Regulators all over the world are starting to look into ICOs, and regulate the scene. There are many unresolved questions regarding the role of a token (is it a security of not?), what taxes apply, what liability laws apply, etc.Because of regulatory uncertainties, many startups in the past have setup a foundation in blockchain-friendly countries such as Zug, Switzerland or Delaware, US. Furthermore you need to understand wether your product you are building is in a highly regulated market – like making, energy, healthcare, etc – , and if yes, how will those regulatory laws affect your product/token. China, for example, banned ICOs in September 2017. The the SEC in the US is also looking into the topic, and starting to persecute the first token sales. So before you even think of conducting an ICO, make sure your get good legal advice form a law firm specialised in ICOs. One of the main questions you will need to ask your lawyers is: “Is the token classified as security?” the answer will depend and possibly could effect your token design.
Website & Newsletter
Keep your website clean and simple. Include your main value proposition, links to your whitepaper, blog and all other social media channels. Focus on collecting email subscribers pre-ICO. Many people don’t have the time to look into all projects and only subscribe to newsletters. Later this will become a powerful tool for your ICO campaign. After the ICO use the collected subscriptions for project updates and news. Very important part of the website is your team. Add team pictures and bios. Define their roles. People trust people they can research, thus they want to see faces.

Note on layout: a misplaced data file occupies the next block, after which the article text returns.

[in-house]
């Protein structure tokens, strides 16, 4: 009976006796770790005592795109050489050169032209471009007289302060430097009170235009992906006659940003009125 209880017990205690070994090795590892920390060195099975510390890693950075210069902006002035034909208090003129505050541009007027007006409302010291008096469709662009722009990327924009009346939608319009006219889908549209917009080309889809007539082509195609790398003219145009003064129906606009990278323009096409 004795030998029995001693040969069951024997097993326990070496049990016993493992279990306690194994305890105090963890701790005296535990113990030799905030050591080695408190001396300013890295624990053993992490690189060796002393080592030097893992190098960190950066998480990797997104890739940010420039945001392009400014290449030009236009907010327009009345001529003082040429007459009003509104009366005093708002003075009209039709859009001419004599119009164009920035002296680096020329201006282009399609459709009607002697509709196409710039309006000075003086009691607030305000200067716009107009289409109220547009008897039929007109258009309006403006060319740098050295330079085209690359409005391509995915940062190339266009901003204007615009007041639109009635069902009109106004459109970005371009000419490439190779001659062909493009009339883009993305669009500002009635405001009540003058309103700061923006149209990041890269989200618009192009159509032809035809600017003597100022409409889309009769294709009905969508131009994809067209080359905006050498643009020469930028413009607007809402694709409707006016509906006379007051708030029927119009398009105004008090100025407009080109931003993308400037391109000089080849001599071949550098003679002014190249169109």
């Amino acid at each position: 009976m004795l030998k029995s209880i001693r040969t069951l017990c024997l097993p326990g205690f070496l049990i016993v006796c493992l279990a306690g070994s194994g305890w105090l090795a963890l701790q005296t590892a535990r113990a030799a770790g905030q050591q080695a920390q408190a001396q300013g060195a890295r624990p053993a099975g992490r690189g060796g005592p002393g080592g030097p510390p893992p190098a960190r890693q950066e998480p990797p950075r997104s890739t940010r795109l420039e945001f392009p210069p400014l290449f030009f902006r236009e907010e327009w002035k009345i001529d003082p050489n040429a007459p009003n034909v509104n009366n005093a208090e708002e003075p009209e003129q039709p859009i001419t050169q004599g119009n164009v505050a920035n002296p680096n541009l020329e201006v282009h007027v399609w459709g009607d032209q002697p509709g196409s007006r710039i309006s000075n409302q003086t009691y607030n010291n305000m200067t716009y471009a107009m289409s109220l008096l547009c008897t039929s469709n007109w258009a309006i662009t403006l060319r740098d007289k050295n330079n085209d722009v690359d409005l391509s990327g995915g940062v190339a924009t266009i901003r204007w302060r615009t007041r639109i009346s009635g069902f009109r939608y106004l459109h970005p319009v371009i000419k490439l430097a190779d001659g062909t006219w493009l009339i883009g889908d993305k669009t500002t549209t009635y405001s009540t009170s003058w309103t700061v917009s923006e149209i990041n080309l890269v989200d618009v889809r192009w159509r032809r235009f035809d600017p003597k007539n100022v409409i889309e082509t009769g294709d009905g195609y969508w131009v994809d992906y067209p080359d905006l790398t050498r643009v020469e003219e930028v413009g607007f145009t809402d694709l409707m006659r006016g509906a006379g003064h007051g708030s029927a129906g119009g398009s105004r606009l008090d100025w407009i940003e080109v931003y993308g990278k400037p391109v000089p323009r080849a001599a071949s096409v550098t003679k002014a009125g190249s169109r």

You can have the best product, but if people don’t know anything about it, there won’t be a buzz and no one will invest. So social media is a no-brainer. You will need to be constantly active. The only tricky thing is which channel you chose as your main channel. Historically, the crypto-community has been strongly represented on Twitter and Reddit. Consider focusing on building big follower base there. This will be the foundation for your future ICO communication. You will need to be constantly active, generate discussions around topics of interest, and share mentions you might get from industry experts or respected media channels. Be authentic! Investors understand when a channel is being used for pure marketing or genuine community building.
Include a blog to your website where your regularly update your community about the state of your project, or topics of interest which are related to your project, and share the posts on social media. Consider connecting your website blog to Medium, since Medium has a huge crypto-follower base and could benefit your overall visibility.
All crypto projects have a main platform for direct engagement with the community. This is the place where the main discussion happens and were you gain credibility if you can survive swarm review of your idea. In the early days, people were using the Bitcointalk forum. With the emergence of Ethereum and ICOs, people started looking into alternative platforms. Many projects promoted Slack as their primary communication channel. Unfortunately Slack became a tool for the scammers to trick people into sending funds to false addresses. Many projects noticed that and moved to other platforms such as Telegram or self-hosted solutions. Projects like Zcash host their own forum. Others like Lisk have self-hosted Rocket chat on their servers, having better control over the platform. The main communication channel should be your priority when it comes to community building.
Hire a full-time community manager
Building a community is time consuming, many projects underestimate this role. Your community manager will need to coordinate online engagement of all members, and will be the bridge between the development team and the community. One sided PR by one person will not work. Your whole team needs to engaged online. But online presence is not enough. Your community manager should also coordinate talks at local meetups, conferences or other events, coordinate who gives interviews, or writes blog posts.
Get the founders answer questions and give interviews.A very powerful technique is hosting AMAs (Ask Me Anything) sessions on Reddit or Quora. Be prepared to answer really provocative questions. Furthermore, there are many blockchain related podcasts such as Epicenter or The Ether Review where founders come on the show and talk about their project and their vision. This is a great way to drive attention towards your project.